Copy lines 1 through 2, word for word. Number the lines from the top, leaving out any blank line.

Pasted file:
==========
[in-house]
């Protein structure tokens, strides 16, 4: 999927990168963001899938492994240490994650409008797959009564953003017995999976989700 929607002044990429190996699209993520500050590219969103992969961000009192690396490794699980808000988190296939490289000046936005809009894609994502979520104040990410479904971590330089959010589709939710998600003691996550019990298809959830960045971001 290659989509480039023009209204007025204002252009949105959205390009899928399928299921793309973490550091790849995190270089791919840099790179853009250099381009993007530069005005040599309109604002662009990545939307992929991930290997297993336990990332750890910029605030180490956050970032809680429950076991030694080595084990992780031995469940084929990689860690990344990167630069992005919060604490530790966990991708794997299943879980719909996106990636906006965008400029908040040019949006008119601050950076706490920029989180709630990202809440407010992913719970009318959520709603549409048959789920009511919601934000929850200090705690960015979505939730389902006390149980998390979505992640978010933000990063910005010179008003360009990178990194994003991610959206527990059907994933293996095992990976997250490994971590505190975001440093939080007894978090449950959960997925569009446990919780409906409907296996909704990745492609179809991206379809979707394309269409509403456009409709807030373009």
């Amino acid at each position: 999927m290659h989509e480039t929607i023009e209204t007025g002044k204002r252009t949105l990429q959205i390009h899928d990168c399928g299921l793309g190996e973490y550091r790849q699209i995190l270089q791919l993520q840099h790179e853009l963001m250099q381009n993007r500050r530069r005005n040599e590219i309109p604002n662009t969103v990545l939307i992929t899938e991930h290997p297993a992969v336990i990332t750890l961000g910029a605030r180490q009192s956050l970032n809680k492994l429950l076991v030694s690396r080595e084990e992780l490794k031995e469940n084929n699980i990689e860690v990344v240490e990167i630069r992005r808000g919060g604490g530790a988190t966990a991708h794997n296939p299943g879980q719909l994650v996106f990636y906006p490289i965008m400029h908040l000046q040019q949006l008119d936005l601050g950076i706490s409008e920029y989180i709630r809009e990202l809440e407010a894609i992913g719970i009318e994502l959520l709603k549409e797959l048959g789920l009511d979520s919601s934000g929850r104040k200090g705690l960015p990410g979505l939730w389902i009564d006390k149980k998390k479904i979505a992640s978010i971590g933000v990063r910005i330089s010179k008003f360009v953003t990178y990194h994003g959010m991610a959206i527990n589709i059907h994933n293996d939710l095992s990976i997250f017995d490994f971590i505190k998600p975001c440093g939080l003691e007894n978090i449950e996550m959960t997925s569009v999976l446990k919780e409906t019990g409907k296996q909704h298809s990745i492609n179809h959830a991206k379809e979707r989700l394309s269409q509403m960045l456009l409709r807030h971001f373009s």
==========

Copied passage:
[in-house]
């Protein structure tokens, strides 16, 4: 999927990168963001899938492994240490994650409008797959009564953003017995999976989700 929607002044990429190996699209993520500050590219969103992969961000009192690396490794699980808000988190296939490289000046936005809009894609994502979520104040990410479904971590330089959010589709939710998600003691996550019990298809959830960045971001 290659989509480039023009209204007025204002252009949105959205390009899928399928299921793309973490550091790849995190270089791919840099790179853009250099381009993007530069005005040599309109604002662009990545939307992929991930290997297993336990990332750890910029605030180490956050970032809680429950076991030694080595084990992780031995469940084929990689860690990344990167630069992005919060604490530790966990991708794997299943879980719909996106990636906006965008400029908040040019949006008119601050950076706490920029989180709630990202809440407010992913719970009318959520709603549409048959789920009511919601934000929850200090705690960015979505939730389902006390149980998390979505992640978010933000990063910005010179008003360009990178990194994003991610959206527990059907994933293996095992990976997250490994971590505190975001440093939080007894978090449950959960997925569009446990919780409906409907296996909704990745492609179809991206379809979707394309269409509403456009409709807030373009």